God Help Us

I don’t talk much about spirituality, particularly my own. Not in public, not in private and not on this blog. But this morning I took part in a unique event that had me very visibly praying on a busy, six-lane suburban street corner with almost 900 others, everyone standing, sitting or kneeling six feet apart and wearing face coverings per a new state law. We stretched for blocks in every direction. We were grateful for the annual weather phenomenon known as June gloom that kept things cool.


We were part of a much larger group of thousands throughout San Diego County participating in We Pray San Diego, a special event created and coordinated by a Maranatha Chapel pastor and Miles McPherson, the former-NFL-player-turned-megachurch-minister. We peacefully assembled and took our places and at 9 a.m. began listening through headphones and earbuds to McPherson lead a recorded online prayer vigil that included biblical scripture to connect with our own reflections, confessions, petitions and acceptances. 


We prayed for the health and safety of hospital workers and COVID patients.  We prayed for the healing and restoration of victims of racism and improved relationships between law enforcement and black people. We prayed for national unity and wisdom for city, state, national and spiritual leaders. We prayed for our families, our enemies and our collective mental health. We prayed for jobs and provisions to be given to those in need, for a much-needed revival.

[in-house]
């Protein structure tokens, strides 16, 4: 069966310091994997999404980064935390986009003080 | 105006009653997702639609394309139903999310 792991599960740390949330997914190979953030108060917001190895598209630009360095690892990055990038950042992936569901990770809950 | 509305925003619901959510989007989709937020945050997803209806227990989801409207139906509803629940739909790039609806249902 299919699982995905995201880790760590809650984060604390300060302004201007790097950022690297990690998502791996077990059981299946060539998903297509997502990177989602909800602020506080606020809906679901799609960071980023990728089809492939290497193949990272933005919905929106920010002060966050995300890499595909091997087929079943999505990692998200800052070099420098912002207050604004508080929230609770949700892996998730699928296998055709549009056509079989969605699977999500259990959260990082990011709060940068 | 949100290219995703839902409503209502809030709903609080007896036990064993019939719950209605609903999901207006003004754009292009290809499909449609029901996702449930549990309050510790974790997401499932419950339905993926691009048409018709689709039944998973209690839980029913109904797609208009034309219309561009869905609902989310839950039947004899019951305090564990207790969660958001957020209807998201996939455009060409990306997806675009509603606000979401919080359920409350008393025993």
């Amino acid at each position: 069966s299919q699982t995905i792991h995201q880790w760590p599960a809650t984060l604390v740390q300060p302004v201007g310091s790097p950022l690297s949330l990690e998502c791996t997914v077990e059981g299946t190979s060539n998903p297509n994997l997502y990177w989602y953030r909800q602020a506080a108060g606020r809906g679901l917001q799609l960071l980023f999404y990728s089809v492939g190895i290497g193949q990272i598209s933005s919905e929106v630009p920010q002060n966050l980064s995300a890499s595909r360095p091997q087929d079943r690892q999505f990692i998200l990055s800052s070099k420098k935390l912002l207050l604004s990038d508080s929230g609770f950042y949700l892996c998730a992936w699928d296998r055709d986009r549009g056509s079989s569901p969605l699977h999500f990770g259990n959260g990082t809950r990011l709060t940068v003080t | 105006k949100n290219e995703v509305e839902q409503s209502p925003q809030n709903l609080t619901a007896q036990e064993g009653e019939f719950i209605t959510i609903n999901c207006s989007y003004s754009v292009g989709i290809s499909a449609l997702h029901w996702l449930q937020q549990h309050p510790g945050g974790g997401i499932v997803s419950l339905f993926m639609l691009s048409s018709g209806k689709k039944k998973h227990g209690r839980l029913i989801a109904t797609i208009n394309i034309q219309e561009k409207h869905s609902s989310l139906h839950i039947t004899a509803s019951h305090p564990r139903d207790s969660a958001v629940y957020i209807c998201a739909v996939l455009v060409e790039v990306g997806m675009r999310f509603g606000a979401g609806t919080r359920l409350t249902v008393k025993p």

We bowed our heads and clasped our hands. We burrowed knees into flimsy cushions and sometimes changed positions for pain relief. We raised our arms and opened our hearts and at least one of us cried without knowing it, so enraptured by the solemnity of the moment, the communal calm in such a chaotic world. We answered questions by curious bystanders and smirked when motorists honked their horns in support. We cheered when the hour ended, believing somehow, somewhere we’d done good. We smiled and welcomed all the blessings from strangers of different faiths, all of us united by a belief in the power of prayer. We returned to our homes feeling spiritually renewed and maybe more hopeful—if only because for one hour today we were surrounded by love and kindness, not hate and cruelty; gratitude and support, not anxiety and abandonment. 


We hit the streets en mass today, if not arm in arm or shoulder to shoulder. When time was up,  we hugged household members, virtually high-fived others, then hobbled back to our cars knowing we are not alone in this crazy, mixed-up world. Today the world was made a little better,  if only in our heads.


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